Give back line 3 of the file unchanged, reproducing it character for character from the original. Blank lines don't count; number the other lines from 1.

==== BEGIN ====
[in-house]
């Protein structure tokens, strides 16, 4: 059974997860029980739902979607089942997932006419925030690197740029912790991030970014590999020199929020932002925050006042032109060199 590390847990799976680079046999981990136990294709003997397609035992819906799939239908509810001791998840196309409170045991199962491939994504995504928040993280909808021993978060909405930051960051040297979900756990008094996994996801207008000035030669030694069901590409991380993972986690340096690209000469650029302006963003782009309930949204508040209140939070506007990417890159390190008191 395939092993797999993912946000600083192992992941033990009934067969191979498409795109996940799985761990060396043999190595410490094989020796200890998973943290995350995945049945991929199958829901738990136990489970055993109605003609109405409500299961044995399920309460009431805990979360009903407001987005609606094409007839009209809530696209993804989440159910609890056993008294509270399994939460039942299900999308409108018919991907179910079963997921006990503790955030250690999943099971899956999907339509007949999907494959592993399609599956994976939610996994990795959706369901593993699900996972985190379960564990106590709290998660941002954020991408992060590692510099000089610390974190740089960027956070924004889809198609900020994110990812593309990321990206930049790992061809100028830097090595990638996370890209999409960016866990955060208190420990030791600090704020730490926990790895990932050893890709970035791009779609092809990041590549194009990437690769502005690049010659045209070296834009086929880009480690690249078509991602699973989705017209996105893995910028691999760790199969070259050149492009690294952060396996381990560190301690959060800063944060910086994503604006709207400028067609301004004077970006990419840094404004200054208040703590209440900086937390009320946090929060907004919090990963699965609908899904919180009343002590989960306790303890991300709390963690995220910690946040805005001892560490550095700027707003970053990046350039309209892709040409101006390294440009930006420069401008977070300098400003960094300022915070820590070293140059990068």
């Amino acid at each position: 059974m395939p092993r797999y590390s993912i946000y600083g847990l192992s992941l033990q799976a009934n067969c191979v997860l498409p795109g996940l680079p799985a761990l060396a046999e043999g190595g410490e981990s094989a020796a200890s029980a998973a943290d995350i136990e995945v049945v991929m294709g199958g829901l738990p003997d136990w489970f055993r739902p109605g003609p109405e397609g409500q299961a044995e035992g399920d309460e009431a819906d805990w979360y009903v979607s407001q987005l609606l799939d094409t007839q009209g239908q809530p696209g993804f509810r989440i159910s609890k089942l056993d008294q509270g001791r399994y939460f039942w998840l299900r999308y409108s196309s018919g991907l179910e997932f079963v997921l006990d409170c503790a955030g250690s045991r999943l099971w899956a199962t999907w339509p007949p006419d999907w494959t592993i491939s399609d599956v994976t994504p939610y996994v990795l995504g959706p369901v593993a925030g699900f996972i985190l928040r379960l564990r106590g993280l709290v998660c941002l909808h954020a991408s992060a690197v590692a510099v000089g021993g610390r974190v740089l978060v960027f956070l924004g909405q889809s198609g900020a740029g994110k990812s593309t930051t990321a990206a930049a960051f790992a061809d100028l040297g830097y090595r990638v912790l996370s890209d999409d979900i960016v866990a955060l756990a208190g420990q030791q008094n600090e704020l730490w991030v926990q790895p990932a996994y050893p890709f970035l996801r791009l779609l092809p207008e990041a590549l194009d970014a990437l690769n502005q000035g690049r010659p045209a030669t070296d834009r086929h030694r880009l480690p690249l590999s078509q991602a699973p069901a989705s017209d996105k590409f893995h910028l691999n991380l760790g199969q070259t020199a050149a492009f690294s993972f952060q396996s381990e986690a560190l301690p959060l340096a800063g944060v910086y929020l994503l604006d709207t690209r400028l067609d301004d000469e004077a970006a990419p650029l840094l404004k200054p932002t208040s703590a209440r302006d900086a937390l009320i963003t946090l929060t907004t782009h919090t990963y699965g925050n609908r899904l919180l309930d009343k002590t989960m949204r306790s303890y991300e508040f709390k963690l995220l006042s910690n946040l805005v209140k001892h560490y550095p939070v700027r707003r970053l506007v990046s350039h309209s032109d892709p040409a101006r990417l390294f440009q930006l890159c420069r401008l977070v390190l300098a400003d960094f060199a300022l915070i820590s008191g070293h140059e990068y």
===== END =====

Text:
């Amino acid at each position: 059974m395939p092993r797999y590390s993912i946000y600083g847990l192992s992941l033990q799976a009934n067969c191979v997860l498409p795109g996940l680079p799985a761990l060396a046999e043999g190595g410490e981990s094989a020796a200890s029980a998973a943290d995350i136990e995945v049945v991929m294709g199958g829901l738990p003997d136990w489970f055993r739902p109605g003609p109405e397609g409500q299961a044995e035992g399920d309460e009431a819906d805990w979360y009903v979607s407001q987005l609606l799939d094409t007839q009209g239908q809530p696209g993804f509810r989440i159910s609890k089942l056993d008294q509270g001791r399994y939460f039942w998840l299900r999308y409108s196309s018919g991907l179910e997932f079963v997921l006990d409170c503790a955030g250690s045991r999943l099971w899956a199962t999907w339509p007949p006419d999907w494959t592993i491939s399609d599956v994976t994504p939610y996994v990795l995504g959706p369901v593993a925030g699900f996972i985190l928040r379960l564990r106590g993280l709290v998660c941002l909808h954020a991408s992060a690197v590692a510099v000089g021993g610390r974190v740089l978060v960027f956070l924004g909405q889809s198609g900020a740029g994110k990812s593309t930051t990321a990206a930049a960051f790992a061809d100028l040297g830097y090595r990638v912790l996370s890209d999409d979900i960016v866990a955060l756990a208190g420990q030791q008094n600090e704020l730490w991030v926990q790895p990932a996994y050893p890709f970035l996801r791009l779609l092809p207008e990041a590549l194009d970014a990437l690769n502005q000035g690049r010659p045209a030669t070296d834009r086929h030694r880009l480690p690249l590999s078509q991602a699973p069901a989705s017209d996105k590409f893995h910028l691999n991380l760790g199969q070259t020199a050149a492009f690294s993972f952060q396996s381990e986690a560190l301690p959060l340096a800063g944060v910086y929020l994503l604006d709207t690209r400028l067609d301004d000469e004077a970006a990419p650029l840094l404004k200054p932002t208040s703590a209440r302006d900086a937390l009320i963003t946090l929060t907004t782009h919090t990963y699965g925050n609908r899904l919180l309930d009343k002590t989960m949204r306790s303890y991300e508040f709390k963690l995220l006042s910690n946040l805005v209140k001892h560490y550095p939070v700027r707003r970053l506007v990046s350039h309209s032109d892709p040409a101006r990417l390294f440009q930006l890159c420069r401008l977070v390190l300098a400003d960094f060199a300022l915070i820590s008191g070293h140059e990068y």